PRAGUE — A Hungarian government official rejected charges of anti-Semitism in the asylum case of Hungarian-Jewish writer Akos Kertesz.
Following Kertesz’s political asylum request last week to Canada, the head of the ruling Fidesz-Christian Democrat alliance in Hungary denied the charges. Zoltan Nemeth said the stripping of Kertesz’s honorary citizenship by the Budapest City Council had nothing to do with the author’s religion or ethnicity, the Hungarian News Agency reported.
The incident arose from an article by Kertesz in a Hungarian-language American newspaper in which he referred to Hungarians as “genetically subservient” in being unable to accept responsibility for crimes against Hungarian Jews in the Holocaust. Though Kertesz later removed the offending phrase, the city government still withdrew the honorary citizenship.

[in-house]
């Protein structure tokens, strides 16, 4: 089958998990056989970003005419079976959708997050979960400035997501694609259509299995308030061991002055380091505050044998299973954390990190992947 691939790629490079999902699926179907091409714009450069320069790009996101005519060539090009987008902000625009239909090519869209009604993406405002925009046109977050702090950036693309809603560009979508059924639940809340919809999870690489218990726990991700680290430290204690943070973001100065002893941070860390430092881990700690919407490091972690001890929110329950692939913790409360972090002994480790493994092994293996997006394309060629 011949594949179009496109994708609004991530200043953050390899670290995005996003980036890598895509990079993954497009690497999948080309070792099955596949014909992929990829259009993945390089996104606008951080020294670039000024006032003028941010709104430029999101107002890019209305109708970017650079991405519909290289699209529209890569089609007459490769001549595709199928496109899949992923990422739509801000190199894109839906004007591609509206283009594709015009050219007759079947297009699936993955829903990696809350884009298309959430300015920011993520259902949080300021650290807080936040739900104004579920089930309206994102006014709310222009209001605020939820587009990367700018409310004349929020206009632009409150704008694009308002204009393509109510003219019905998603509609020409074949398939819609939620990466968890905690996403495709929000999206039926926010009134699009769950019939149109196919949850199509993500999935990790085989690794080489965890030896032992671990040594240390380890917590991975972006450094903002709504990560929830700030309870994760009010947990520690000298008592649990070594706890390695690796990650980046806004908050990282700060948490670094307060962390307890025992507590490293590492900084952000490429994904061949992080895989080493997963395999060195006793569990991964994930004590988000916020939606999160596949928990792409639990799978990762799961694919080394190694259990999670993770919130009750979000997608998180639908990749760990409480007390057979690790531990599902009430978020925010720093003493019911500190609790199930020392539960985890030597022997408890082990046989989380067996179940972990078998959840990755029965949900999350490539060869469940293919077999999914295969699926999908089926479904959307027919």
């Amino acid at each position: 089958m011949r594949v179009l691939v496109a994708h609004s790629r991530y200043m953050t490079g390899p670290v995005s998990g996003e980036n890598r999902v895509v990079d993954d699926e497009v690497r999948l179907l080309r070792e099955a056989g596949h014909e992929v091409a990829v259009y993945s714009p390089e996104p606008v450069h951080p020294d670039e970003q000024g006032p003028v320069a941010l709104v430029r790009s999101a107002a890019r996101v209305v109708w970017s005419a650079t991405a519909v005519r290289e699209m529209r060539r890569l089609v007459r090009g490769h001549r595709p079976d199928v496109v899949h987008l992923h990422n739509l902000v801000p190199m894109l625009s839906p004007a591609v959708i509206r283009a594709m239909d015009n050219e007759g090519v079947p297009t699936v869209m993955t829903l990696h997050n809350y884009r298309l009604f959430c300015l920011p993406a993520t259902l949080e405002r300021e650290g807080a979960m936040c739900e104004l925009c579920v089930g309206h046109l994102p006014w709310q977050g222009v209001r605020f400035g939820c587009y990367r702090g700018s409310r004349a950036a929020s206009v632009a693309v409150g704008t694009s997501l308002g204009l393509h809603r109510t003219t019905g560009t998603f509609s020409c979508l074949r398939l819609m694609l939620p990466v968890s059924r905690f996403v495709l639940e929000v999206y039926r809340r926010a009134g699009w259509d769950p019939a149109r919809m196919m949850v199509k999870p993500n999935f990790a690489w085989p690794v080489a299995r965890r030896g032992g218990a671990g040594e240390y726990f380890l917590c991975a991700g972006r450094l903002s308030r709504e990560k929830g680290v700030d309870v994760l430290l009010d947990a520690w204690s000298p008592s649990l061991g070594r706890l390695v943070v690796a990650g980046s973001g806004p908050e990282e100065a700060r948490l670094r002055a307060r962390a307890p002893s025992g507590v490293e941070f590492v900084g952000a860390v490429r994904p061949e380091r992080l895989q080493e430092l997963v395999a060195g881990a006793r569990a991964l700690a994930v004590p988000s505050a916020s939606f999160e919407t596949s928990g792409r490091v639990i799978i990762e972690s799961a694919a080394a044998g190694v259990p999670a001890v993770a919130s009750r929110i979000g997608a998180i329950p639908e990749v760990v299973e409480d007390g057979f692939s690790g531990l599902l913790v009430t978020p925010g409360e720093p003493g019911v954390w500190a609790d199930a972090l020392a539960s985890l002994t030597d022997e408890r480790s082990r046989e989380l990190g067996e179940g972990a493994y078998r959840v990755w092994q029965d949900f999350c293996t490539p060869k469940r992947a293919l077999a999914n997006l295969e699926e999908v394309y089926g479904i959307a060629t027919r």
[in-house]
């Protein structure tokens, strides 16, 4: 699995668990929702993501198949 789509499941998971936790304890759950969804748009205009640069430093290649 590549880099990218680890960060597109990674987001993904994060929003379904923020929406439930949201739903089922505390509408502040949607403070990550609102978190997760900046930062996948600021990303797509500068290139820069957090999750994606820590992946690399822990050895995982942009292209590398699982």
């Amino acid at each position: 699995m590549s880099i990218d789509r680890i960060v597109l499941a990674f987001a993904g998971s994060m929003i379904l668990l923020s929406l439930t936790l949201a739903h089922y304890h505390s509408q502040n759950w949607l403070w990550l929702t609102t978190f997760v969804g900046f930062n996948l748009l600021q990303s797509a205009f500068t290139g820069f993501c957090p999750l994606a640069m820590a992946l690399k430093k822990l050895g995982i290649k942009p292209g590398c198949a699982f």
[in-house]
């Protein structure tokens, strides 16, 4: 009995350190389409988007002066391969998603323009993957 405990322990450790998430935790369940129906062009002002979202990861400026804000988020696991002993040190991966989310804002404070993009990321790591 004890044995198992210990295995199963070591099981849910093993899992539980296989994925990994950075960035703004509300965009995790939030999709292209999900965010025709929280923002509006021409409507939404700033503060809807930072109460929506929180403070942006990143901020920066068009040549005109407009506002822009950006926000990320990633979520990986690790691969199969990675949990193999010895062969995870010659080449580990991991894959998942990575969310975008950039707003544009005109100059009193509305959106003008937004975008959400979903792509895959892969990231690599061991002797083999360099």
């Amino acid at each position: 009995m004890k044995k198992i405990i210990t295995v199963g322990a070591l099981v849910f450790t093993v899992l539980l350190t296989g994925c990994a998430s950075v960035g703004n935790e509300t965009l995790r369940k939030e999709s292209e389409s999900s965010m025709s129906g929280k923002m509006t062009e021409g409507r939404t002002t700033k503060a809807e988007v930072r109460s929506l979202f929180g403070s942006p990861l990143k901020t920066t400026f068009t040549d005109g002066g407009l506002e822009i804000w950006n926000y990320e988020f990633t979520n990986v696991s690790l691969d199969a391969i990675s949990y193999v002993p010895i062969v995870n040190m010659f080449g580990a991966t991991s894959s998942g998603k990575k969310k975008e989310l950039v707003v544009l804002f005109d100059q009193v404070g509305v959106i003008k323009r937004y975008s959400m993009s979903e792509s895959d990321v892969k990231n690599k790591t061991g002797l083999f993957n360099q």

While agreeing that criticism of Kertesz’s article was justified, the Federation of Jewish Communities in Hungary said it regretted that “seven decades after the persecution of Jews in Hungary anti-Semitic attacks, resurfacing in the country, have forced a Hungarian writer to emigrate.”
The federation’s statement further reputed the government’s denial of anti-Semitism, saying “excessive and tasteless attacks and heckling by the extreme right prompted the city council’s conservative majority, also motivated by anti-Jewish sentiments, to deprive him of the Key to the City.”